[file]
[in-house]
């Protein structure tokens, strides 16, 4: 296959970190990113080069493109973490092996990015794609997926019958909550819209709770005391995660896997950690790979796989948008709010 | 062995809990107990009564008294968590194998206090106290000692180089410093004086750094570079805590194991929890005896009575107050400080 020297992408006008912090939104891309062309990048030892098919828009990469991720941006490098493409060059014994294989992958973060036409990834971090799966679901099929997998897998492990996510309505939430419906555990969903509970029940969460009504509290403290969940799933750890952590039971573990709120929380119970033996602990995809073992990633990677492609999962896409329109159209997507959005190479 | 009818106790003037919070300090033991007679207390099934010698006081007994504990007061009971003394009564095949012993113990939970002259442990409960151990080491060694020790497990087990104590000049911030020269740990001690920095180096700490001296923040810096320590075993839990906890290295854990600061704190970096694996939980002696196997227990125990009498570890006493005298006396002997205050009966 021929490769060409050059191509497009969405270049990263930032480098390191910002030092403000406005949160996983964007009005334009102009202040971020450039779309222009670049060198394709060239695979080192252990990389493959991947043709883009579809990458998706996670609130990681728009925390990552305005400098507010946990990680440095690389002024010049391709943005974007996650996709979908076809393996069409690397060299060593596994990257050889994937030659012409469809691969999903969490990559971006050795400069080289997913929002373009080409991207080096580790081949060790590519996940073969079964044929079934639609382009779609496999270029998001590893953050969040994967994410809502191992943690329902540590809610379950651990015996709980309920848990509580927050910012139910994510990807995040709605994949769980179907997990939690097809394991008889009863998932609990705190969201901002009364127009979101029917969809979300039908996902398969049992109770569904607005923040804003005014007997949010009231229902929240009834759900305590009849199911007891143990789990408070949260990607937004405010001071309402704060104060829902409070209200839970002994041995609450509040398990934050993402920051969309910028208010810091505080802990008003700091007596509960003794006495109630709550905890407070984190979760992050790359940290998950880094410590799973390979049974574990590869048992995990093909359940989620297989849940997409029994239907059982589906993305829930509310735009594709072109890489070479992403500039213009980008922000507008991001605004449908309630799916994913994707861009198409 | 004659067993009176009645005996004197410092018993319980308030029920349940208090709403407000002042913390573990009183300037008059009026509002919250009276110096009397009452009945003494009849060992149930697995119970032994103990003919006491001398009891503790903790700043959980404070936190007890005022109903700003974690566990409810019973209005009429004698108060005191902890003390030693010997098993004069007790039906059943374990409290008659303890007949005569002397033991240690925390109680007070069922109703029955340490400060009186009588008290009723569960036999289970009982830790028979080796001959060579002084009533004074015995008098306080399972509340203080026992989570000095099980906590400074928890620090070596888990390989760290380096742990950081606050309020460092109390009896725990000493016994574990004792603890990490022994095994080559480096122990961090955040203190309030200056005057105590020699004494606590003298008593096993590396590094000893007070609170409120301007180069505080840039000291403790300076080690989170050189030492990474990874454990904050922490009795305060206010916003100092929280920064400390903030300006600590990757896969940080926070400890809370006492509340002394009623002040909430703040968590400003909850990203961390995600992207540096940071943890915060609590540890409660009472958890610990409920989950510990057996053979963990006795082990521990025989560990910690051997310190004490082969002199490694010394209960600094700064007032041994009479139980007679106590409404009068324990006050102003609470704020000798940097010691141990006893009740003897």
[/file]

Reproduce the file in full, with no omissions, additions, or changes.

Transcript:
[in-house]
């Protein structure tokens, strides 16, 4: 296959970190990113080069493109973490092996990015794609997926019958909550819209709770005391995660896997950690790979796989948008709010 | 062995809990107990009564008294968590194998206090106290000692180089410093004086750094570079805590194991929890005896009575107050400080 020297992408006008912090939104891309062309990048030892098919828009990469991720941006490098493409060059014994294989992958973060036409990834971090799966679901099929997998897998492990996510309505939430419906555990969903509970029940969460009504509290403290969940799933750890952590039971573990709120929380119970033996602990995809073992990633990677492609999962896409329109159209997507959005190479 | 009818106790003037919070300090033991007679207390099934010698006081007994504990007061009971003394009564095949012993113990939970002259442990409960151990080491060694020790497990087990104590000049911030020269740990001690920095180096700490001296923040810096320590075993839990906890290295854990600061704190970096694996939980002696196997227990125990009498570890006493005298006396002997205050009966 021929490769060409050059191509497009969405270049990263930032480098390191910002030092403000406005949160996983964007009005334009102009202040971020450039779309222009670049060198394709060239695979080192252990990389493959991947043709883009579809990458998706996670609130990681728009925390990552305005400098507010946990990680440095690389002024010049391709943005974007996650996709979908076809393996069409690397060299060593596994990257050889994937030659012409469809691969999903969490990559971006050795400069080289997913929002373009080409991207080096580790081949060790590519996940073969079964044929079934639609382009779609496999270029998001590893953050969040994967994410809502191992943690329902540590809610379950651990015996709980309920848990509580927050910012139910994510990807995040709605994949769980179907997990939690097809394991008889009863998932609990705190969201901002009364127009979101029917969809979300039908996902398969049992109770569904607005923040804003005014007997949010009231229902929240009834759900305590009849199911007891143990789990408070949260990607937004405010001071309402704060104060829902409070209200839970002994041995609450509040398990934050993402920051969309910028208010810091505080802990008003700091007596509960003794006495109630709550905890407070984190979760992050790359940290998950880094410590799973390979049974574990590869048992995990093909359940989620297989849940997409029994239907059982589906993305829930509310735009594709072109890489070479992403500039213009980008922000507008991001605004449908309630799916994913994707861009198409 | 004659067993009176009645005996004197410092018993319980308030029920349940208090709403407000002042913390573990009183300037008059009026509002919250009276110096009397009452009945003494009849060992149930697995119970032994103990003919006491001398009891503790903790700043959980404070936190007890005022109903700003974690566990409810019973209005009429004698108060005191902890003390030693010997098993004069007790039906059943374990409290008659303890007949005569002397033991240690925390109680007070069922109703029955340490400060009186009588008290009723569960036999289970009982830790028979080796001959060579002084009533004074015995008098306080399972509340203080026992989570000095099980906590400074928890620090070596888990390989760290380096742990950081606050309020460092109390009896725990000493016994574990004792603890990490022994095994080559480096122990961090955040203190309030200056005057105590020699004494606590003298008593096993590396590094000893007070609170409120301007180069505080840039000291403790300076080690989170050189030492990474990874454990904050922490009795305060206010916003100092929280920064400390903030300006600590990757896969940080926070400890809370006492509340002394009623002040909430703040968590400003909850990203961390995600992207540096940071943890915060609590540890409660009472958890610990409920989950510990057996053979963990006795082990521990025989560990910690051997310190004490082969002199490694010394209960600094700064007032041994009479139980007679106590409404009068324990006050102003609470704020000798940097010691141990006893009740003897």